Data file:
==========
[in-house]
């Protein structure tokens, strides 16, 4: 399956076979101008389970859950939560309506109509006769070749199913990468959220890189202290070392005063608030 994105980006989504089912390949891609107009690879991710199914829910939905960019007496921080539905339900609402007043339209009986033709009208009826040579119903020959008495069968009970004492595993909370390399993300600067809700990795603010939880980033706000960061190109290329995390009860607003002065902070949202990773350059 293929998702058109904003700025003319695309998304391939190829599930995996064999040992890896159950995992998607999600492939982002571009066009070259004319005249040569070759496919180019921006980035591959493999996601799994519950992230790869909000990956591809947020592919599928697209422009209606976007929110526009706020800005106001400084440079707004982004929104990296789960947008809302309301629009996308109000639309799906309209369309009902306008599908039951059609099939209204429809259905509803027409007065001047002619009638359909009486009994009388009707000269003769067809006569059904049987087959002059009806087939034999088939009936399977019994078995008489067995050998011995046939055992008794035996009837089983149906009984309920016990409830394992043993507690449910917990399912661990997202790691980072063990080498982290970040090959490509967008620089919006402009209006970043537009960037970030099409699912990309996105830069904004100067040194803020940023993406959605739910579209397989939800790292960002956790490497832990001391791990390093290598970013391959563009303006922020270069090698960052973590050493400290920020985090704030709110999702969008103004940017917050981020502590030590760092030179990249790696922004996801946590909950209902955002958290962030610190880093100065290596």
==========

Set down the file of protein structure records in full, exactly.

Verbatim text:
[in-house]
């Protein structure tokens, strides 16, 4: 399956076979101008389970859950939560309506109509006769070749199913990468959220890189202290070392005063608030 994105980006989504089912390949891609107009690879991710199914829910939905960019007496921080539905339900609402007043339209009986033709009208009826040579119903020959008495069968009970004492595993909370390399993300600067809700990795603010939880980033706000960061190109290329995390009860607003002065902070949202990773350059 293929998702058109904003700025003319695309998304391939190829599930995996064999040992890896159950995992998607999600492939982002571009066009070259004319005249040569070759496919180019921006980035591959493999996601799994519950992230790869909000990956591809947020592919599928697209422009209606976007929110526009706020800005106001400084440079707004982004929104990296789960947008809302309301629009996308109000639309799906309209369309009902306008599908039951059609099939209204429809259905509803027409007065001047002619009638359909009486009994009388009707000269003769067809006569059904049987087959002059009806087939034999088939009936399977019994078995008489067995050998011995046939055992008794035996009837089983149906009984309920016990409830394992043993507690449910917990399912661990997202790691980072063990080498982290970040090959490509967008620089919006402009209006970043537009960037970030099409699912990309996105830069904004100067040194803020940023993406959605739910579209397989939800790292960002956790490497832990001391791990390093290598970013391959563009303006922020270069090698960052973590050493400290920020985090704030709110999702969008103004940017917050981020502590030590760092030179990249790696922004996801946590909950209902955002958290962030610190880093100065290596």